“The prospect of the new device [video-enabled iPod] distracting Nielsen-measurable eyeballs from its own over-the-air programming is generating some anxiety from stations all over the country…”

Just as I can read the same email in a web-browser, in a desktop application, and through VersaMail on my Treo, all other media will shortly be liberated from it’s exclusive distribution channel.

Quick rhetorical question: What’s a television program that isn’t originally released on television?

I’m pretty sure Chuck, Steve, and Amanda have an answer.

Wednesday, 28 September 2005

Support Your Podcast By Encouraging Listeners to Unsubscribe

It’s Wednesday and I’ve already had 3 conversations this week on advertising in podcasts or somehow monetizing podcasts to support thousands of thousands of podcasts listeners.

If a podcast is so popular that it’s running out of bandwidth on a regular basis, there’s a really good chance the vast majority aren’t listening – even though everyone is downloading. This means that even if the podcast is supported by an underwriter/sponsor/advertiser the sponsorship message won’t be heard. Putting us back to wasting (at least) 50% of our ad dollar.

Downloading and not listening to a podcast is bad for everyone involved. It hurts the podcaster by artificially inflating their listener-base and eating up their monthly bandwidth. It hurts the listener by unnecessarily filling up their hard-drive. Throwing an advertiser into this will only hurt them – and if this statement from the media buying community is any indication – advertisers are no longer interested in throwing away ad dollars (finally):

“It’s not about reaching every consumer, it’s about reaching the right consumers.” – Carat North America CEO David Verklin

If you’re struggling to cover your podcasts bandwidth bills, I recommend 3 options before exploring advertising or switching hosting plans.

  1. Include a “if you’re not listening, please unsubscribe” liberally throughout your website and shownotes.
  2. Pursue your niche so aggressively that some listeners will fall away and unsubscribe naturally.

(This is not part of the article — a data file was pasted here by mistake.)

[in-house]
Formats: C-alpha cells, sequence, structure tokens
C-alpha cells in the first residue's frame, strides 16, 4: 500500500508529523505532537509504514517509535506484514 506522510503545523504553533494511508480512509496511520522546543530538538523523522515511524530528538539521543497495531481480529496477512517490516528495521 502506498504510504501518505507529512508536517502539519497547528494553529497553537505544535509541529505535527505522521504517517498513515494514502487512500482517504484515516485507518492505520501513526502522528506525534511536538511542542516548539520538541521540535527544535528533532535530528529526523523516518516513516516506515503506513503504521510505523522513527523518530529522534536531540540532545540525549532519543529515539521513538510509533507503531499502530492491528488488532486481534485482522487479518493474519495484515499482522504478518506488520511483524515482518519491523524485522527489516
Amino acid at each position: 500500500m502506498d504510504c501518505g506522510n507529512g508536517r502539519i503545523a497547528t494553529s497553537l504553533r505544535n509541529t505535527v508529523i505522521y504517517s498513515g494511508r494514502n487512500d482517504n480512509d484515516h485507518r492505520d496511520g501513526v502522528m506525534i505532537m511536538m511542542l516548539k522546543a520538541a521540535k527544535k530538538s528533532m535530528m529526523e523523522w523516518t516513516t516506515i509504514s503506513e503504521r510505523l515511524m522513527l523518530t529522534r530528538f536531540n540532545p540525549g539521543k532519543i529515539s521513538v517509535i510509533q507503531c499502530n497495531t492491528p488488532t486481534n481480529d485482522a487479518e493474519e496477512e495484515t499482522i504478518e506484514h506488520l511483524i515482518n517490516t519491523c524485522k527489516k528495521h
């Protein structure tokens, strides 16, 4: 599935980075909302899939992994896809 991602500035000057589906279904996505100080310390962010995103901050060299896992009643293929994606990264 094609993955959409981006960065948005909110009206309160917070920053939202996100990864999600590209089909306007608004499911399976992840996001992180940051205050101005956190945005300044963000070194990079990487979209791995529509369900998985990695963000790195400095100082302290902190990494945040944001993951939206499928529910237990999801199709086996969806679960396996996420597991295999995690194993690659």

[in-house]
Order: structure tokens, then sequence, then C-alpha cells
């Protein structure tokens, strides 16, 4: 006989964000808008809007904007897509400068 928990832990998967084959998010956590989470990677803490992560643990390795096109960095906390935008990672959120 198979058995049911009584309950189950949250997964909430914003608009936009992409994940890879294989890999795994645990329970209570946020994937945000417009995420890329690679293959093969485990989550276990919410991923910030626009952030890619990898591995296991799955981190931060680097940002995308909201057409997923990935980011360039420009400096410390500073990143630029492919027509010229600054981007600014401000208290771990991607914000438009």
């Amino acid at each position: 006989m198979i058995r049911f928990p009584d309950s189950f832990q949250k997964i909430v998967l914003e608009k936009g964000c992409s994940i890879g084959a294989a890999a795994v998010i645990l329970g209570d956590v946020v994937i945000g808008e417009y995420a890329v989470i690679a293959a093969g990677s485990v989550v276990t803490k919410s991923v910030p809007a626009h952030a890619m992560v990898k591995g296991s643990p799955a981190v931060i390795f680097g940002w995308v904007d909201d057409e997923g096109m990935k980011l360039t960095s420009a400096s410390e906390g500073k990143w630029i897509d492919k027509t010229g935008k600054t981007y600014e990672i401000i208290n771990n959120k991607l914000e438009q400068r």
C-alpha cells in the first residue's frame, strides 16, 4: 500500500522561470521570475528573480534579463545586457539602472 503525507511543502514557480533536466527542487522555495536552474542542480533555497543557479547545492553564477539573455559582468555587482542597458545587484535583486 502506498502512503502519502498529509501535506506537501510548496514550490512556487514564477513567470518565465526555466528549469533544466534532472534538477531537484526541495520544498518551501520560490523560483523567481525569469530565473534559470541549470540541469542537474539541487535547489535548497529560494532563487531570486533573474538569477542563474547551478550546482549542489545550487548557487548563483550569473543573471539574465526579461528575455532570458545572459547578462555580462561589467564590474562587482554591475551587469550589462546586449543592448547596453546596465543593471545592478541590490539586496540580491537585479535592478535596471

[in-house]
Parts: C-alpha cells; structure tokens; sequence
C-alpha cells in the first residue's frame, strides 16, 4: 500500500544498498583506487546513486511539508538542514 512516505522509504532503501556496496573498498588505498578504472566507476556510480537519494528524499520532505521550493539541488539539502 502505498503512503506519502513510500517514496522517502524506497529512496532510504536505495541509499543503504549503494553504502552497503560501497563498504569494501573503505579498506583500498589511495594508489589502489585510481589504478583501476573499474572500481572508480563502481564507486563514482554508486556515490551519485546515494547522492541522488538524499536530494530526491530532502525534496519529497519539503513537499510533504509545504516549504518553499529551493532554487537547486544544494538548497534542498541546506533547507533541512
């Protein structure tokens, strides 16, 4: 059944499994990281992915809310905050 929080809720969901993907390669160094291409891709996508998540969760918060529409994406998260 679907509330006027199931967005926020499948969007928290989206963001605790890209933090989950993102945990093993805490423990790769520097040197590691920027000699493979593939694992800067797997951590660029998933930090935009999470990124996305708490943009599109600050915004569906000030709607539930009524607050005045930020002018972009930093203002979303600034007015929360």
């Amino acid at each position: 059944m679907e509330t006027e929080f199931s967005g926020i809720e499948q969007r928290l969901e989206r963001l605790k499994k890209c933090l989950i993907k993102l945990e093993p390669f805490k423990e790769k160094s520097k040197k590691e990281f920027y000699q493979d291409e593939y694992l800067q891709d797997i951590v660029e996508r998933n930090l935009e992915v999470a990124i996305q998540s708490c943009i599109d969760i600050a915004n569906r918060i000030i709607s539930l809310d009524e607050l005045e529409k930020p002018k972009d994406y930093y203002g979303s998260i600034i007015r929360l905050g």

3. Offer a BitTorrent version of your podcast.

If you’re not listening, it’s time to start unsubscribing (or at least stop downloading). You’re taking up downloading slots from people that are listening. On my end, I’ve just flipped the switch in NetNewsWire from automatically downloading audio files to not. Then, I reviewed each of the 40+ podcasts I’m subscribed to and checked ‘use custom setting -> automatically download audio files’ for the handful I listen to regularly. In iTunes, you can do the same by selecting ‘do nothing’ in the ‘when new episodes are available’ pulldown menu under podcast settings.

Take a moment now and support your favorite podcaster by unsubscribing.

Wednesday, 14 September 2005

Ad Agencies are Paid to Make the Uninteresting Interesting

After the MIMA Online Communities Salon tonight I overheard;

“Ad agencies are paid to make the uninteresting interesting.”

Reminded me of something Hugh said;

“For marketing hand-made cheese that was matured in sixteenth century stone cellars, blogging is a no-brainer.
For marketing Velveeta, it’s trickier. Maybe impossible.”

The sleight of hand ad agencies perform is brevity. Even lame Velveeta can be cool in 30 highly-controlled seconds. Unfortunately, one-night stands are not how people get married. Blogs, podcasts, and other online communities, are permanent, direct, on-going, cumulative, relationship-building tools. The hand-made cheese matured in 16th century stone cellars is a commitment. Like a blog. Like a lifelong relationship.

This is the difference between making the lame interesting and making the banal interesting.

But you know that.

Tuesday, 30 August 2005

Friday, 26 August 2005